Unfortunately, the technical problems that have plagued the LEGO series also return here. The camera remains a problem, especially in the hub world, and it’ll often lead to some unnecessary deaths. The rotating split-screen in co-op is also a distraction and detracts from the co-op experience, since two characters can’t just run off—they need to stay close to each other at all times. In future entries, TT Games either needs to make two static, horizontal split-screens or keep me and my buddy stuck within the same window. I started getting sick from the rotating line that appears when one player decides to run north and the other south.

While on the subject of co-op, the other big problem is that we still don’t have online 4-player co-op. The game includes many instances with four heroes in a group in the story, and I had to needlessly rotate through them all to try to progress. Even at my age, I can imagine having a good time with friends or my younger cousins on the other side of the country if we could do this online. And why limit the 4-player fun to the story? The hub world is easily massive enough to fit four mini-fig heroes in it.

Besides the legacy technical shortcomings, LEGO Marvel Super Heroes is immensely enjoyable. It has enough side content, including bonus missions and challenges, that should keep gamers of all ages entertained for hours. But even if you’re just in it for the story, you should walk away happy. If you love LEGO, Marvel comics, or both, this game won’t disappoint.

Developer: TT Games • Publisher: Warner Bros. Interactive Entertainment • ESRB: E10+ • Release Date: 10.22.2013
Some technical shortcomings aside, this is a tremendously fun experience that will appeal to LEGO and comic book fans young and old alike.
The Good Same humor and charm we’ve come to expect from all the LEGO games.
The Bad Same camera and technical glitches we’ve come to expect from all the LEGO games.
The Ugly Same wonton destruction of property we’ve come to expect from all the LEGO games.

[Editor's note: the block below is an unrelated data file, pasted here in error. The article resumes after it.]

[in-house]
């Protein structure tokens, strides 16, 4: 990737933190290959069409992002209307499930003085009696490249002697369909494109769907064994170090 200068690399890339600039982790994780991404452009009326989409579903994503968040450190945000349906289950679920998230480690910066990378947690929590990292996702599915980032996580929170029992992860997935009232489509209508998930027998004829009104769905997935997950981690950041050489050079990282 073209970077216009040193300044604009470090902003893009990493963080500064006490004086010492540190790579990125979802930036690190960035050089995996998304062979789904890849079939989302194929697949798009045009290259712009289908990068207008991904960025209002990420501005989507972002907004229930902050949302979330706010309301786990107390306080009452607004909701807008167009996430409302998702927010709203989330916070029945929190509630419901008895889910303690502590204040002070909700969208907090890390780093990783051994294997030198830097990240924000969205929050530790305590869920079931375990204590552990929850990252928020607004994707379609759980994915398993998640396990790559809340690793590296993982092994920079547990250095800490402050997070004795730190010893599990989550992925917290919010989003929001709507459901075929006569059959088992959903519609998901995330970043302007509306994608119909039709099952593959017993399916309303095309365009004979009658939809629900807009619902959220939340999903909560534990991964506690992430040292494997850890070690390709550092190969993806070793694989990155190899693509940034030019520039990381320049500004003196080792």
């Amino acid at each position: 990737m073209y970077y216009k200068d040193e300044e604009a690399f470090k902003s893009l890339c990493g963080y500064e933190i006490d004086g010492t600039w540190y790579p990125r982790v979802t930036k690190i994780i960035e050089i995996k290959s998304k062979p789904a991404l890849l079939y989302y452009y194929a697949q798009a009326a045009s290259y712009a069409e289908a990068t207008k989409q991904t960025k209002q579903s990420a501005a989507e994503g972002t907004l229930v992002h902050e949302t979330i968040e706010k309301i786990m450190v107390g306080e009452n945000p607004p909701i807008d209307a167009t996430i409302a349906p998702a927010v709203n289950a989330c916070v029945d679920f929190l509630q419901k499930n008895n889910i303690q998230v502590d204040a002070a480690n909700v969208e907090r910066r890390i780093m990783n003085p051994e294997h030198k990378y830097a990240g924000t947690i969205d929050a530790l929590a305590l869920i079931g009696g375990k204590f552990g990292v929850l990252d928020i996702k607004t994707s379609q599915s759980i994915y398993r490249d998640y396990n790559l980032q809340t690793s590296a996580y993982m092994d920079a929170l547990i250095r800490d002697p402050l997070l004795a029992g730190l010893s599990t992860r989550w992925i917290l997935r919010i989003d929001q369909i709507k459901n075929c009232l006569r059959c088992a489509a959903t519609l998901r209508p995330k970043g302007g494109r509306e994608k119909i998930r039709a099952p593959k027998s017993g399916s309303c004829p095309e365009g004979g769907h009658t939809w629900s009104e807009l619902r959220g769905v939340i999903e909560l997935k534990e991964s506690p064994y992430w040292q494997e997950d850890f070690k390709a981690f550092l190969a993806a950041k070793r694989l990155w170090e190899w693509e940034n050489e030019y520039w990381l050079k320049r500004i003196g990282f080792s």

LEGO Marvel Super Heroes is available on Xbox 360, PS3, PC, Wii U, 3DS, DS, PS Vita, and will be a launch title for PS4 and Xbox One. Primary version reviewed was for Xbox 360.

Make Mine Marvel

I can’t remember a time in my life where I didn’t want to be a superhero. Whether it was wielding the Hulk’s impossible strength, firing lasers from my eyes like Cyclops, or cutting things to ribbons with Wolverine’s claws, superpowers have always been at the forefront of my imagination. So, I’ll admit that I relished being able to go hands-on with Gazillion Entertainment’s upcoming free-to-play MMORPG Marvel Heroes.

The story starts off with vintage Marvel bad guy Dr. Doom getting his hands on a Cosmic Cube—and the chaos he intends to bring down upon the citizenry of the world will be significant. Therefore, Marvel’s mightiest heroes from across all major lines must come together to root out Doom and his allies. Being as obsessed with comics as I am, this story may look like it’s been done before—on the surface, anyway. But the game’s writer, Brian Michael Bendis (best known for his long run on The Avengers), is clear that it’s difficult to write for a game like this.

“The challenge was to come up with a story that hits as much architecture and landscape in the Marvel Universe as possible without it feeling too much like a knee-jerk thing,” he says. “What’s interesting about the Marvel Universe is that there are just as many interesting things going on at the street level—let’s say the Daredevil level, the Spider-Man level—as there are at the cosmic level, the Guardians of the Galaxy, the Silver Surfer, the Galactus level. The cool thing—and the interesting idea for us—was to actually start the story at the ground level and kind of roll like a snowball downhill. As you discover more and more about the actual story and play through the game, you get to travel up toward the cosmic level of the Marvel universe, all the while not getting newcomers lost or confused. I looked at it like this grand opportunity to create almost like a Marvel event comic unlike anything you’d actually seen in publishing. And at the same time, create like a Marvel lifestyle product, if that makes sense. Then, there are some fans who live and breathe these characters—and are going to live and breathe this game. This is going to be, if done well, the next step of the worldwide community of comic-book fans and Marvel fans and just fans of games. To create something that really lives and breathes like the Marvel Universe for them all to live in is a real treat—and a real challenge.”